C. Plaintiff's Termination

After these facts had come to light, a decision was made to terminate plaintiff. Karp testified that he did not "handle" plaintiff's termination, but that he did participate in the decision reached. Karp, Robinson, Hepburn, Chrostowski, and defendant's personnel director, Frank M. Barnett, all testified that they were not aware of plaintiff's age at that time, and that plaintiff's age did not influence the termination decision one way or the other.

On November 15, 1973, at Jones' request, Karp telephoned plaintiff, who was at a motel in Portland. Karp told plaintiff that his "expenses were exorbitant" and that he must come to Karp's office in New Jersey the following day, November 16, with all of the company's supplies and the company car for "final check out." Plaintiff asked, "Does this mean termination?" Karp replied, "Yes."

Plaintiff did not go to New Jersey on November 16. 1" Karp called him again on Sunday, November 18, and told him to come to New Jersey the following day, Monday, November 19. Once again plaintiff did not go. 2" Although plaintiff testified that he continued to work sporadically in the three-week period following his November 15 telephone conversation with Karp, he did not submit any daily call reports or expense reports after November 15. 3"

On November 29, defendant's Director of Personnel, Frank M. Barnett, called plaintiff's home and spoke with plaintiff's wife, but plaintiff was not at home. When plaintiff returned Barnett's call, they arranged to meet at Logan Airport in Boston on December 5, 1973.

On December 5, plaintiff met with Barnett at Logan Airport. Barnett showed and explained to plaintiff a form entitled "Salesman Termination Check List." This form stated plaintiff's termination would show that it was due to "excessive costs of maintaining (his) territory," and specified the termination date to have been November 15, 1973. The company agreed in writing on the form to pay plaintiff his regular salary up through December 5, 1973, 12 days severance pay, and six days vacation pay. Final payments would be made at the end of December. Plaintiff and Barnett signed the form. Plaintiff did not question the termination date indicated on the form.

After completing the termination check list, Barnett accompanied plaintiff to his company car. Barnett took inventory of the controlled substances of which plaintiff had custody, and determined that a substantial portion of one substance was missing. He instructed plaintiff to return it to the regional office in New Jersey. Barnett then gave plaintiff a one-way ticket for a flight back to Bangor and took the company car.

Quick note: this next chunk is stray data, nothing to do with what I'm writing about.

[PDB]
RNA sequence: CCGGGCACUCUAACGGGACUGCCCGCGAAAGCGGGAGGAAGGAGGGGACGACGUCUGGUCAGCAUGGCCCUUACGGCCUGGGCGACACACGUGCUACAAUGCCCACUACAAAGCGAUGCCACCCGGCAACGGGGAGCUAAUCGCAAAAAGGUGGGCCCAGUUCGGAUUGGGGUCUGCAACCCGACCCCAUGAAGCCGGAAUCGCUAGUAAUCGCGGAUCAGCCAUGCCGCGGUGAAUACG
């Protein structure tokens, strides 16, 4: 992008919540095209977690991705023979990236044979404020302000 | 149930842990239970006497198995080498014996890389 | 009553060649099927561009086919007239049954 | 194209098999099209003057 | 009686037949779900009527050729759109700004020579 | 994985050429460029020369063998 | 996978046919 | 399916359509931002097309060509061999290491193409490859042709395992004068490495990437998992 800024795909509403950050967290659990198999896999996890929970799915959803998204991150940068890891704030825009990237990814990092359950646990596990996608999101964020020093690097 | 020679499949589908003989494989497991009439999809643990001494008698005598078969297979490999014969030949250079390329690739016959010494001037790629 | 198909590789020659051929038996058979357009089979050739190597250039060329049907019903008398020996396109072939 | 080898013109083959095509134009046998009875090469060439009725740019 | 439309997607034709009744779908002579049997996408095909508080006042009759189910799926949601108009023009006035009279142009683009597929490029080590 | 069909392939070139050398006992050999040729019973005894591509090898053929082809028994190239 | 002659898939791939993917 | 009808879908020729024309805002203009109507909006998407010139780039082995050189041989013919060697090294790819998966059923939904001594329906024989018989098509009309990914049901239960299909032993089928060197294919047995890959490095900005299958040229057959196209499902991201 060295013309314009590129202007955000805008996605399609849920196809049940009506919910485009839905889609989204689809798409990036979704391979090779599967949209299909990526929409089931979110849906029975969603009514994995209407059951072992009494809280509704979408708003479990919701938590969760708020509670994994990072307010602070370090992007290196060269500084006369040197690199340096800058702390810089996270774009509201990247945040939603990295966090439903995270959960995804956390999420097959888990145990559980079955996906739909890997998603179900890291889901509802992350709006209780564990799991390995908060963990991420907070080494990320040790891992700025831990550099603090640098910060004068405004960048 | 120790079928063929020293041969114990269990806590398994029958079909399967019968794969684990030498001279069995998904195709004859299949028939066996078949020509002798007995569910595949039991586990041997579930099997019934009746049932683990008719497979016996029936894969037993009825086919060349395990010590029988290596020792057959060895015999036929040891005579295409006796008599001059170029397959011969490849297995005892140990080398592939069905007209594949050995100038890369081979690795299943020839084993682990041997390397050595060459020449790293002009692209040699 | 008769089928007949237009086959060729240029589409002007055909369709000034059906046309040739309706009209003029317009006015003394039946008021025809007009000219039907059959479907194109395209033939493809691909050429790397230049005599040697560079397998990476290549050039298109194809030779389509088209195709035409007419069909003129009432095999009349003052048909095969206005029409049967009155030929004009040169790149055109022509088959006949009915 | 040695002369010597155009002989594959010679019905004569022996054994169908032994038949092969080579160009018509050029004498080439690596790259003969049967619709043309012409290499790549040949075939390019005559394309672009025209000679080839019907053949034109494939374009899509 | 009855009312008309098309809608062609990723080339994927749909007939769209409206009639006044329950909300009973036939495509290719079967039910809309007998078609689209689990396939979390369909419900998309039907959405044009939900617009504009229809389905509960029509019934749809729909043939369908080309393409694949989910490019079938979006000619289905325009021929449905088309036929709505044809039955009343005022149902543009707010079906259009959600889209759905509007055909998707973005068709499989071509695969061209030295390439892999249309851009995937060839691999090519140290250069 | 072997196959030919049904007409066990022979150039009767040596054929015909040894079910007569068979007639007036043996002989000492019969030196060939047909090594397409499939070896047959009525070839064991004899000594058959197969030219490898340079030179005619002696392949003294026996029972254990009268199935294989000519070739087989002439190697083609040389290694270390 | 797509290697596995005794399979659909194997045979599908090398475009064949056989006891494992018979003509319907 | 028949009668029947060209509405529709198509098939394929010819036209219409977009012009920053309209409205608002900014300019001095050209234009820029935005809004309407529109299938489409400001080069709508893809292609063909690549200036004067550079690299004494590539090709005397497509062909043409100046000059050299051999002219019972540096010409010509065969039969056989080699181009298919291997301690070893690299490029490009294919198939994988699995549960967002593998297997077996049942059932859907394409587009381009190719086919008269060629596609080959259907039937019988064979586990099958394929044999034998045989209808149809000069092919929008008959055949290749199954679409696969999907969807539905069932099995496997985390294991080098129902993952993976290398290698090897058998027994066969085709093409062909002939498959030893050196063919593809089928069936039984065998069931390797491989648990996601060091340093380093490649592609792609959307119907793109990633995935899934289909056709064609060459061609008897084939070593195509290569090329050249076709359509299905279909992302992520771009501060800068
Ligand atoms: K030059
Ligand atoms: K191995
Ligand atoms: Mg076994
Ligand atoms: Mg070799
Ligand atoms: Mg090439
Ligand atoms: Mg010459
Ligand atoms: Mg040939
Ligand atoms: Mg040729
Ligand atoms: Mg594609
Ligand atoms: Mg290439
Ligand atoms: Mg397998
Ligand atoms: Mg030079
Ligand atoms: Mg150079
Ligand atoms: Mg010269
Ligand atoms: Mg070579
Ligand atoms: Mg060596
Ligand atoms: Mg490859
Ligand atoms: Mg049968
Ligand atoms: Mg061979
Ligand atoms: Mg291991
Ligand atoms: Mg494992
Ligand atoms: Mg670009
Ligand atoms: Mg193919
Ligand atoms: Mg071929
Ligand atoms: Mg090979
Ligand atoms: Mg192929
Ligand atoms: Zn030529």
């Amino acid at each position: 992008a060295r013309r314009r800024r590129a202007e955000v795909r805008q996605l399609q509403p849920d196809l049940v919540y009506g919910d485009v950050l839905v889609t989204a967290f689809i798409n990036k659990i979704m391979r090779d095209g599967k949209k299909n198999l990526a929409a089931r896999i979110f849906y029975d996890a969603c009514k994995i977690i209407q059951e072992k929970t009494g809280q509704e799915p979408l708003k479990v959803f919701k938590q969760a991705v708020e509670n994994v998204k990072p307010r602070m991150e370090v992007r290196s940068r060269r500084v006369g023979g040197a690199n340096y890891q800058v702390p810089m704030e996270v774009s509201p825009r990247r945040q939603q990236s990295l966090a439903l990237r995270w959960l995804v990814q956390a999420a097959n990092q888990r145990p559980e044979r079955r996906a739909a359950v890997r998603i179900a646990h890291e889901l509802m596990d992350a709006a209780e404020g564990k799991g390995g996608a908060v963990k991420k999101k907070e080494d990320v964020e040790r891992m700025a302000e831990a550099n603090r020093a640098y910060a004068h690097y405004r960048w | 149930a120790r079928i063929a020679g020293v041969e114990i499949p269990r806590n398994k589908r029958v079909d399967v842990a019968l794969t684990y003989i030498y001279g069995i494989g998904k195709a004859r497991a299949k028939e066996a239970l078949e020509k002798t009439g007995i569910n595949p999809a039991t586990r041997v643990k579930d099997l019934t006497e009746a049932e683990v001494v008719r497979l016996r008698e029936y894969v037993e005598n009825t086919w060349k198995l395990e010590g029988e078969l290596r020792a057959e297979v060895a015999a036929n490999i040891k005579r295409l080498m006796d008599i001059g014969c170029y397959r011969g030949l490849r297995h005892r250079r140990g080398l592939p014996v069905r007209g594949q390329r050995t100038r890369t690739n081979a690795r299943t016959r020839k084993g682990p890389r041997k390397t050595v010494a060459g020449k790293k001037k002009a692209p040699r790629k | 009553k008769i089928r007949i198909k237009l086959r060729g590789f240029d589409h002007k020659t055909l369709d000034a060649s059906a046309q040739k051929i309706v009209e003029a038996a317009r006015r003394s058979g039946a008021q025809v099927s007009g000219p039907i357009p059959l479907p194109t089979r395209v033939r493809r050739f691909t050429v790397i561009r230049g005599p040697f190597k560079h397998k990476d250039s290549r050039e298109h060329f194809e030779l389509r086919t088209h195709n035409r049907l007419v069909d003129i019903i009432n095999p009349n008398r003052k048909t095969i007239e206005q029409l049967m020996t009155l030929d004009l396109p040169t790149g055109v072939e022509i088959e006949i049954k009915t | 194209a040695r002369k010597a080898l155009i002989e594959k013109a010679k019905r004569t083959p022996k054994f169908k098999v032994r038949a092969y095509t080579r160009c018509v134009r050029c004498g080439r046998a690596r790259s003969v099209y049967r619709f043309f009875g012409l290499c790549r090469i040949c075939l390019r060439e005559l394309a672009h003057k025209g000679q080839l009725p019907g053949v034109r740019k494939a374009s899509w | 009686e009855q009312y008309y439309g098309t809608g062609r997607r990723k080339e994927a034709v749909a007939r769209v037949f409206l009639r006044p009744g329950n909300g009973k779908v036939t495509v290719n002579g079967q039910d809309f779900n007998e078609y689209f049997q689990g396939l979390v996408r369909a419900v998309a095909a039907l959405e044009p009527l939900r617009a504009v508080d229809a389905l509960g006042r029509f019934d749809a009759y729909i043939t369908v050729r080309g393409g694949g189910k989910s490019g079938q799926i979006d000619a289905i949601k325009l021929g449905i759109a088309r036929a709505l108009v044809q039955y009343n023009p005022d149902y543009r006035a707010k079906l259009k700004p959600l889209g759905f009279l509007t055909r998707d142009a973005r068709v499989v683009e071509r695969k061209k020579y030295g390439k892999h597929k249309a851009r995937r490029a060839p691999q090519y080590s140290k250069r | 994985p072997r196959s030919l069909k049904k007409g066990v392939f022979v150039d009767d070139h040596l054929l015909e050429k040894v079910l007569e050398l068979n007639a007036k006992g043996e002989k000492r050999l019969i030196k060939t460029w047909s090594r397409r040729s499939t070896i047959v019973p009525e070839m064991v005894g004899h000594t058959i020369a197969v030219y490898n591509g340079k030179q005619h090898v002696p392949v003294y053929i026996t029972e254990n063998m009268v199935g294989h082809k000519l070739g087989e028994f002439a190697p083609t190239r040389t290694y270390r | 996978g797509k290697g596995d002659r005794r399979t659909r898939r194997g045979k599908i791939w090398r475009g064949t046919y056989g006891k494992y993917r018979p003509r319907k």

D. Events Following Plaintiff's Termination

About two months after his meeting with Barnett, plaintiff read in the February 3, 1974 Maine Sunday Telegram a Beecham-Massengill advertisement seeking a salesperson for the Maine territory. Since plaintiff was under the impression that defendant had intended to close out the Maine territory entirely upon his termination, he believed that defendant had treated him unfairly. After contacting United States Senator William Hathaway's office for assistance, sometime during the spring of 1974 plaintiff went to the Bangor office of the Department of Labor and met with William McCarthy, a Compliance Officer in the Wage and Hour Division. McCarthy questioned plaintiff about the details of his termination, including his age, but concluded that he could not determine whether plaintiff had a valid claim under any of several potentially applicable federal laws. Nothing plaintiff said to McCarthy suggested that age was a factor in his termination. Although McCarthy did not recall specifically whether he had informed plaintiff about ADEA, even though he recognized at the time that plaintiff fell in the protected age category, plaintiff in his deposition admitted that McCarthy had told him of that Act. McCarthy advised plaintiff to contact the Equal Employment Opportunity Commission (EEOC). Plaintiff obtained the necessary EEOC complaint forms through Senator Hathaway's office and filed those forms. Sometime during the summer of 1974, plaintiff consulted Severin M. Beliveau, Esq., one of his present attorneys.